Living aboard is a harder life. Sometimes you have a long walk or row to shore. Many times in the rain or snow. You haul groceries, gear, laundry (if you don't have a washer aboard), and at marinas you have to walk your dog and clean up after it. (I have a black lab). But all that trouble may keep me healthy. I wouldn't live anywhere else. People see me moving bags of groceries in the rain and snow and ask me how I do it. My answer is "It sure beats living in ANY neighborhood". You have boat maintenance, but no lawn to mow, no bushes to trim, no petty local politics and easy to change neighbors or have no neighbors at all. My power boat gets about 1 mile to the gallon of diesel at 10 knots. When I bought it it was .7 miles to the gallon at 10 knots. I figure I can travel 500 miles a month, more or less depending where and how I spend the winter. If I have a cheap winter I can go to Hawaii and back in the summer. I don't because I don't like hot crowded places, so air conditioning isn't an issue, but heating is. I have a pellet stove with a hot water coil tied to my boiler heating system and can go thru the winter on $5-$10 a day in pellets. With diesel it's $20+ a day. I am still working on insulating the whole boat - there was none - and the plumbing and heating system. Hopefully it will get cheaper. I like to fish, especially tuna and salmon, so that costs fuel but saves groceries and in the NW USA I can trade fish or fishing for beef, produce, etc.
If living on a boat is long term, you need to think of comfort. I have a power boat because I wanted a washer, dryer and dishwasher. One of my trades was commercial fishing and I have experienced long times at sea, dealing with port /dock issues, hauling laundry and groceries, bad marina water, and spending time anchored. I wanted enough room so more than one person could find private quiet space. That's hard to do in most sail boats. You might open your mind to boats other than the name brand boats that everyone (read marine brokers) are talking about. One consideration for me was my age at the time and assuming the age when I can no longer function, how long a boat needed to last. While this boat will be in much better condition than when I bought it, resale was never a worry. My boat is a yacht professionally converted from a WWII Coast Guard patrol boat, wood. You get a lot more for the money with wood, but you have to be very careful. Also there are many nice conversions from steel commercial boats because of changes in fishing regulations. They will probably be bigger and better built than your usual yacht. Mine has twin main engines and two generators, so 100% backup. And I have returned to port on one engine. Twice. Once as a commercial fisherman. To use a wood boat in the tropics you have to have excellent bottom maintenance. Mine has overlapping copper sheets on the bottom. Outside the US you can get better bottom paint that lasts longer.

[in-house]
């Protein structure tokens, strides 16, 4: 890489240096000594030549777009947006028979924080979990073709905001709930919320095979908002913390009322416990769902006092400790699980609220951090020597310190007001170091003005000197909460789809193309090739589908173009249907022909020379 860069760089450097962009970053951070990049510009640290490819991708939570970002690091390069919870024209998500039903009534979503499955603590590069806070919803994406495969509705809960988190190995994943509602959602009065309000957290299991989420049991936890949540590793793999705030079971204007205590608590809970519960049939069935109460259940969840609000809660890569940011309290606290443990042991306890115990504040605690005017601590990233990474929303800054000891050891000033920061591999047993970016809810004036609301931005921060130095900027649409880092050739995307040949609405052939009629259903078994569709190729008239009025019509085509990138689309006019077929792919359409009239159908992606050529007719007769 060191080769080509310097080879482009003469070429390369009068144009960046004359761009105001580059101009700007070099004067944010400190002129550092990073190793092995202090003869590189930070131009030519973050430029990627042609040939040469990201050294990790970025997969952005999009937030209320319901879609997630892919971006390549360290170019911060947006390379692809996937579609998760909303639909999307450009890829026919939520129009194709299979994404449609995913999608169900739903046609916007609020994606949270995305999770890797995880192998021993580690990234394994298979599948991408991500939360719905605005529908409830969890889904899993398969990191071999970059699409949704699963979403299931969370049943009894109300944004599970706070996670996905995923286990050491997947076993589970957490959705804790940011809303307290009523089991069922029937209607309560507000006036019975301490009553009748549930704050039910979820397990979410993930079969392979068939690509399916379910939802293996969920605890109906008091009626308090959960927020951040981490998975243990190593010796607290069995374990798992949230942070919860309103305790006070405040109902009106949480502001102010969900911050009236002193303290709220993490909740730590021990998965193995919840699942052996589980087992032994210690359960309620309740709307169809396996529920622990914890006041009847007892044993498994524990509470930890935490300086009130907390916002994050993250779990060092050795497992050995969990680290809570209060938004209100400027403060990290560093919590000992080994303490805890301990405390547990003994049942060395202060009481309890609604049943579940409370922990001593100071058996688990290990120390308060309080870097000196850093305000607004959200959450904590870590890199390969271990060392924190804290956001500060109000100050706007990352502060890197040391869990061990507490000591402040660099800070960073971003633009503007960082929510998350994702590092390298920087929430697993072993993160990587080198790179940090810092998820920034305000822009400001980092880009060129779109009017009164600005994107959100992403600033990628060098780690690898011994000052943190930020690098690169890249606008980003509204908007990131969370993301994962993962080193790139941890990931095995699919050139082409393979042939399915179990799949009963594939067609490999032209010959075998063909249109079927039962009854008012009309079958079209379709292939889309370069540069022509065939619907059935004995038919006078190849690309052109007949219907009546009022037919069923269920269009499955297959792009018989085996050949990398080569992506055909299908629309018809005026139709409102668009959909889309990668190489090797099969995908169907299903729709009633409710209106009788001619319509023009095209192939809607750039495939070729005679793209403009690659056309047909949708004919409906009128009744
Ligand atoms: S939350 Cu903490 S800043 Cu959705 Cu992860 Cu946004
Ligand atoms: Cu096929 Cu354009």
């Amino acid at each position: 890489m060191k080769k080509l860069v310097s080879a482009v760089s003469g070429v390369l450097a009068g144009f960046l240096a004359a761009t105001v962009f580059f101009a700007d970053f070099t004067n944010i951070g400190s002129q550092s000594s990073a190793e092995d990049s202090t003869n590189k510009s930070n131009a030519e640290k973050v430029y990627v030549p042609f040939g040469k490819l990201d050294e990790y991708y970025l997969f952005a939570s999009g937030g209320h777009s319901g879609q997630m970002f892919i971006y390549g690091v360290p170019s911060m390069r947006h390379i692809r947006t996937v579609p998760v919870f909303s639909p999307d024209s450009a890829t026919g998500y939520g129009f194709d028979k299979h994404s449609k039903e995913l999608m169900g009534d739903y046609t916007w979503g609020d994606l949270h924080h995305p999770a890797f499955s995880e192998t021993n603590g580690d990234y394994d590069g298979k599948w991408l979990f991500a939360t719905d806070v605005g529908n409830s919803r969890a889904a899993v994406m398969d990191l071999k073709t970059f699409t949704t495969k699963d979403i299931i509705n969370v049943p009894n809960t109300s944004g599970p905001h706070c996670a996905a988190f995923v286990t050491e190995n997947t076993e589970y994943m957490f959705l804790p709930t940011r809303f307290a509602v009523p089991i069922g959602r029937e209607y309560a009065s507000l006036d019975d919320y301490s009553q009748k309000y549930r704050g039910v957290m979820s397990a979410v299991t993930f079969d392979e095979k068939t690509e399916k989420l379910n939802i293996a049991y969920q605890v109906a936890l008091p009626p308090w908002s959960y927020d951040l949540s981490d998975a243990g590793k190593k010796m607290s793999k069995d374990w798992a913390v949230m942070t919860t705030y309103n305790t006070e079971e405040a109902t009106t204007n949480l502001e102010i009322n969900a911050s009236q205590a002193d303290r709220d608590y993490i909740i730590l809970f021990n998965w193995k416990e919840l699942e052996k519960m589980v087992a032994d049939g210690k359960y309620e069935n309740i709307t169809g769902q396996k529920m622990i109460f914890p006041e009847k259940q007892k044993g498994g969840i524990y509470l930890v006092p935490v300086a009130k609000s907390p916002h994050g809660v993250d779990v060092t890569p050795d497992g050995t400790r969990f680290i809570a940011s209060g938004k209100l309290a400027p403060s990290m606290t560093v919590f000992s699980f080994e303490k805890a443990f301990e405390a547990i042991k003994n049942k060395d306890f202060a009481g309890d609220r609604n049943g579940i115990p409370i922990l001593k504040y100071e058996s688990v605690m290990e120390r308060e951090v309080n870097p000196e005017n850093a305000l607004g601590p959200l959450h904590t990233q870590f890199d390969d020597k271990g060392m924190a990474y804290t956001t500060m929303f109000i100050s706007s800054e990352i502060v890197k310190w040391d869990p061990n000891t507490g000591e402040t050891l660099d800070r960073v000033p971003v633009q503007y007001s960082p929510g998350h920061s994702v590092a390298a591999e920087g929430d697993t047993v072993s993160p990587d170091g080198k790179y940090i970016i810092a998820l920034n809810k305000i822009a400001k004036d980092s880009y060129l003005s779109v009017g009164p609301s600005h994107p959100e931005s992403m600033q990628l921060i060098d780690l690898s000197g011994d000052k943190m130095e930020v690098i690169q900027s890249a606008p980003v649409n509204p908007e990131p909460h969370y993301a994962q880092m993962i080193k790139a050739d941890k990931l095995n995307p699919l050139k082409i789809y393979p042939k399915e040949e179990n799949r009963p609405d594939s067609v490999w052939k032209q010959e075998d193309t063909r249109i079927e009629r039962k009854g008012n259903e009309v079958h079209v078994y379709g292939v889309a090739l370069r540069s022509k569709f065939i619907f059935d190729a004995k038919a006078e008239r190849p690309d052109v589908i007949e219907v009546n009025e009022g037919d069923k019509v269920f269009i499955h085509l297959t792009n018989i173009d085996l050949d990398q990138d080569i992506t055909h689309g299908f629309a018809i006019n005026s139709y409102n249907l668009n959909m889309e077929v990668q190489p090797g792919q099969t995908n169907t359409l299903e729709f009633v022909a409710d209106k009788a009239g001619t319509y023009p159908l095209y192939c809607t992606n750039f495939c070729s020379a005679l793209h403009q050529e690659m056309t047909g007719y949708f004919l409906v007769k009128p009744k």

One of my projects is a bigger inverter, solar cells and wind turbine so I can avoid running a generator as much as possible. Especially at anchor. I have my own custom built 12 volt water maker that makes enough fresh water for laundry, dishwashers and so on running one or two days a week. The water tests better than any USA city water. In the summer with the new inverter and anchored I can get by for as little as $500 a month ($1000 a month with full boat insurance) if I run to the store in a skiff and avoid those marina expenses. Some months I put money in the bank and some months I take it out.
Since you're wanting to travel the Pacific check out Pacific Boat Brokers Inc. They have one of the best internet sites and are honest to a fault. All the usual boy scout stuff: helpful, kind courteous and on and on. Pacific BB would be my 1st choice in either buying or selling a boat.

Lepke
__________________
Lepke is offline   Reply With Quote
Old 18-02-2014, 02:50   #74
Registered User
 
azhootie's Avatar

Join Date: Feb 2014
Location: Cape Town, South Africa
Posts: 10
Re: Reality Check: Is the Liveaboard Lifestyle Possible for Us?

Thank you Goosebumps.....I am definitely leaning towards a sailing catamaran and have been checking out where we might charter one....the Seychelles would be the closest. Now just have to find some time that hubby can take off work which is easier said than done!

Many thanks Aspiringcruiser for adding a bit of optimism here!!